The interior was given a fresh coat of paint, an updated lobby and bar and some new seating as well. I brought along two friends on a Tuesday night, and we were all ready to sample as much as possible. After some sake and beer, we started with the simple pleasures of pan-fried Pork and Vegetable Dumplings. Six dumplings came piping hot and with a sizable dipping bowl of “signature sauce.” It was the color and consistency of soy sauce, but sweet and savory rather than salty—a perfect counterpoint to the ample pork and veggie stuffing in the dumplings. Curious and maybe a little too influenced by foodie accounts on TikTok, I also ordered the Scallion Pancakes. The spiraling process of making these thin-fried pancakes results in a flaky exterior and green scallions swirled throughout the chewy interior. Cheng’s version provided a salty, crispy snack before our entrees arrived, though the scallions were scarce. We also ordered a bowl of Wonton Soup that was loaded with mushrooms, scallions, spinach and three plump seafood wontons. But the broth was much too salty for us to get past a few slurps.

Pan-fried Pork and Vegetable Dumplings are a great way to start your meal, dipped in the accompanying “signature sauce.”

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8/11/22 10:46 AM


TA ST E / /

Cheng’s Restaurant and Bar opened in the former Omi location on Essen Lane late last year.

We each ordered an entree, complemented with a choice of steamed white rice, brown rice or fried rice. Of note was the beautiful presentation of garnishes on each plate—thin slices of

radish arranged in a rose-like shape that was almost too pretty to touch. Our first entree was the Mongolian Beef, which one of my dining partners said had been recommended by

mentioned that the eggplant could be paired with a protein, such as chicken, pork or shrimp. We opted to keep this a vegetarian dish amidst the other meat entrees. In hindsight, though, it was a good suggestion. The eggplant was the tastiest entree, but it needed something else to add a contrasting texture to its softness. And that sparked an ongoing conversation we had throughout the meal: While we all thought Cheng’s offered up some of the best Chinese food we’ve had in a while, it may take more than one trip to work your way through the menu and find the dishes that truly make your tastebuds sing. If you’re planning to try Cheng’s—and you should—get some recommendations from people who have been. And then maybe you’ll develop your own favorites that you’ll pass on to friends when you tell them—and you will—how this is a must-try restaurant. From the several occupied tables of families, friends and couples we saw on what could have otherwise been a quiet Tuesday night at Cheng’s, it looks like those in the know are already becoming loyal fans of Baton Rouge’s newest hidden gem.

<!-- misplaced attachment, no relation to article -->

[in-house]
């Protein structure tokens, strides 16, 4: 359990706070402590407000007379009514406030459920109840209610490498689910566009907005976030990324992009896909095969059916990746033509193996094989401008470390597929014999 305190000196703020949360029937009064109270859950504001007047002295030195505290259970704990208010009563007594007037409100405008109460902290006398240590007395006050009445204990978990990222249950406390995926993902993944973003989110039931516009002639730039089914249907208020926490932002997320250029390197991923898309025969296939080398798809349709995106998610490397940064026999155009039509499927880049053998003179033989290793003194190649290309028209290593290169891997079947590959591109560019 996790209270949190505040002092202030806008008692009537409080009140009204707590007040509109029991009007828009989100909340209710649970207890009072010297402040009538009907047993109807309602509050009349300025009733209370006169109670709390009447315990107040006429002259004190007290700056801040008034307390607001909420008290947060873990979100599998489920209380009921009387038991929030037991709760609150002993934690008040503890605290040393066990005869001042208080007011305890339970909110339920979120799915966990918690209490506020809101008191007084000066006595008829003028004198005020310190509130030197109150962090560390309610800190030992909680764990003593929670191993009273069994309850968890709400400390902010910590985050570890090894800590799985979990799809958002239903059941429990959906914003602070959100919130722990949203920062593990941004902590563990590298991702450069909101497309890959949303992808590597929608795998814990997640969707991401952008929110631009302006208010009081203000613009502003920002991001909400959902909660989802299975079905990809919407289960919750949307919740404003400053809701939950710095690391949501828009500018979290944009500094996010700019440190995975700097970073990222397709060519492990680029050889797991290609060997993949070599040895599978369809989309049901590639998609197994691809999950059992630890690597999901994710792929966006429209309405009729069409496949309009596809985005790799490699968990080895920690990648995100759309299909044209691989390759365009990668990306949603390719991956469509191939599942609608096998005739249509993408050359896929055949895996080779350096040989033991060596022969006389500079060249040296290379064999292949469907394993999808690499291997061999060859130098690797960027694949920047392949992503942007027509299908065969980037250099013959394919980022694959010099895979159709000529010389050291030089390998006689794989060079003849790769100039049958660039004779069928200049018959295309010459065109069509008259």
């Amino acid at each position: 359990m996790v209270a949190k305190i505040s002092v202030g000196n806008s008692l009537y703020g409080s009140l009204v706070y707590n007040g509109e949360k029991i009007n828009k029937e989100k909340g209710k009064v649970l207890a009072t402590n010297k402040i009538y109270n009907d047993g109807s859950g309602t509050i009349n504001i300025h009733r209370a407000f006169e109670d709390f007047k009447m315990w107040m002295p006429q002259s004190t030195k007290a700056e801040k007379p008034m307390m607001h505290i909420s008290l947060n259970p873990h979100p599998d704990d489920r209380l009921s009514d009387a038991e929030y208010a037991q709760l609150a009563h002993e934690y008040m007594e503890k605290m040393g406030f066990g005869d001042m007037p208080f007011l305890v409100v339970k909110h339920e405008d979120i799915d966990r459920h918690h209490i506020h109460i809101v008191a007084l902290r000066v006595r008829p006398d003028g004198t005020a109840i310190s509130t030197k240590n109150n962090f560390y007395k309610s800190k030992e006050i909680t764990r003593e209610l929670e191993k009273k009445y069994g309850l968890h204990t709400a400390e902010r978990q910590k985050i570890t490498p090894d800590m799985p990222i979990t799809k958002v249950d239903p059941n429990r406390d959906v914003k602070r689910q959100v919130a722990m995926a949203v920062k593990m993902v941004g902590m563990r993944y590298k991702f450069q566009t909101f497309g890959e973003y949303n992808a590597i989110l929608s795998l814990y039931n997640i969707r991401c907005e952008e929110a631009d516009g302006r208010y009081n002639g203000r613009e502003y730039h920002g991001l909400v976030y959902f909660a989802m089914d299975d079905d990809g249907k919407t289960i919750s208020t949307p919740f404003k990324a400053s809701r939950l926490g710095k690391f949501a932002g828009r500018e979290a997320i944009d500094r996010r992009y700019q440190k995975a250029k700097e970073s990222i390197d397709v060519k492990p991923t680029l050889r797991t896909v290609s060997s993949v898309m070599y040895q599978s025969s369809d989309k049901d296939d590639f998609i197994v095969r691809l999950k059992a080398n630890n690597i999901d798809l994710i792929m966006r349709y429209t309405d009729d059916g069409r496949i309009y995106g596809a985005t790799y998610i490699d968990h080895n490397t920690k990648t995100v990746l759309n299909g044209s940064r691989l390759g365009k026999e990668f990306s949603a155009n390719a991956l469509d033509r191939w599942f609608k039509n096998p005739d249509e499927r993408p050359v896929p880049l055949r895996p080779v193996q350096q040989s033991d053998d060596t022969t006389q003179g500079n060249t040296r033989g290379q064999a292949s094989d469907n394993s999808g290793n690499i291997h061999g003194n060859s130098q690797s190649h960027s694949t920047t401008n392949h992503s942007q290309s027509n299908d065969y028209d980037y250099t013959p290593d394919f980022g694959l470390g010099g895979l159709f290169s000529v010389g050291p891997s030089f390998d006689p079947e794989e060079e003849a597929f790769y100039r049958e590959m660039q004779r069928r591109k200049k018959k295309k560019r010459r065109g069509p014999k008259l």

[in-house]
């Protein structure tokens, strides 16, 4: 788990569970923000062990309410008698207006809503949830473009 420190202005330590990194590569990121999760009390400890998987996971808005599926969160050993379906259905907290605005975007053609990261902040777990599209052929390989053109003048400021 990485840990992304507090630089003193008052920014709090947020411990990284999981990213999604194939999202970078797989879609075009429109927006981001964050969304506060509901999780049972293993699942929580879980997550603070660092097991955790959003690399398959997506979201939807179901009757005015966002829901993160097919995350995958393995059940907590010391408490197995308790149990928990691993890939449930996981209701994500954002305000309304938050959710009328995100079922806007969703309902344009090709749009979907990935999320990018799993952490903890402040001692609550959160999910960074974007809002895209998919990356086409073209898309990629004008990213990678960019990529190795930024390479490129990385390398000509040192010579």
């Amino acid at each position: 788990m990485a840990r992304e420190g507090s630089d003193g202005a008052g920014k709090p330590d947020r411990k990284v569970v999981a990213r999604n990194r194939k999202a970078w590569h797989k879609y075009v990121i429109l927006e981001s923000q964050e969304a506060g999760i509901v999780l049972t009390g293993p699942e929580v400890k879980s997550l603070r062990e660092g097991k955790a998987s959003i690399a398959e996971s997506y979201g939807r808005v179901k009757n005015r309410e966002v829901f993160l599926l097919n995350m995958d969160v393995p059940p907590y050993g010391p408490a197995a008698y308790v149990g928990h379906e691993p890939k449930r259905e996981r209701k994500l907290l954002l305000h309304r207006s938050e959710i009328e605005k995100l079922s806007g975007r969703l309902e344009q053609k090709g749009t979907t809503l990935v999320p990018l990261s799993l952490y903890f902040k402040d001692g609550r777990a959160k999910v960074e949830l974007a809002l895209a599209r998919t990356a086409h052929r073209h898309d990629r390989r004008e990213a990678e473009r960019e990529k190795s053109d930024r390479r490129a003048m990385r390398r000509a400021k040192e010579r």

several friends. The thinly sliced and tender beef was paired with stir-fried onions and plated over crispy rice noodles, offering some nice crunch. The sauce was mildly spicy and a little sweet, though thankfully not as sweet as other versions I’ve had. Second came the Five Spice Chicken, which initially looked like a mound of popcorn chicken. Hidden underneath, though, were sauteed bits of spicy green peppers and onions that had us all sniffing and wiping our noses from the lingering heat. The chicken was addictive for its small size and breaded texture, plus visible flecks of spices in the batter, but was slightly dry on its own. We all agreed some sort of sauce on the side would help, and that had us reaching for the leftover “signature sauce” from the dumplings. An ingenious fix! Last of the entrees was the Spicy Garlic Eggplant. We were all amazed at how the well-cooked slices of Japanese eggplant still retained their bright purple color. The eggplant had been sauteed in a rich, glossy, garlicky sauce to the point of caramelization, and a sprinkling of scallions added a fresh punch. When ordering, our server

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TA ST E / /

On the menu • Spiced Rum and Cranberry Cocktail • Jerk Pulled Pork and Jicama Slaw Sliders • Baked Yuca Fries (recipe at 225batonrouge. com/recipes) • Lime Cooler Cookies Recipes by Tracey Koch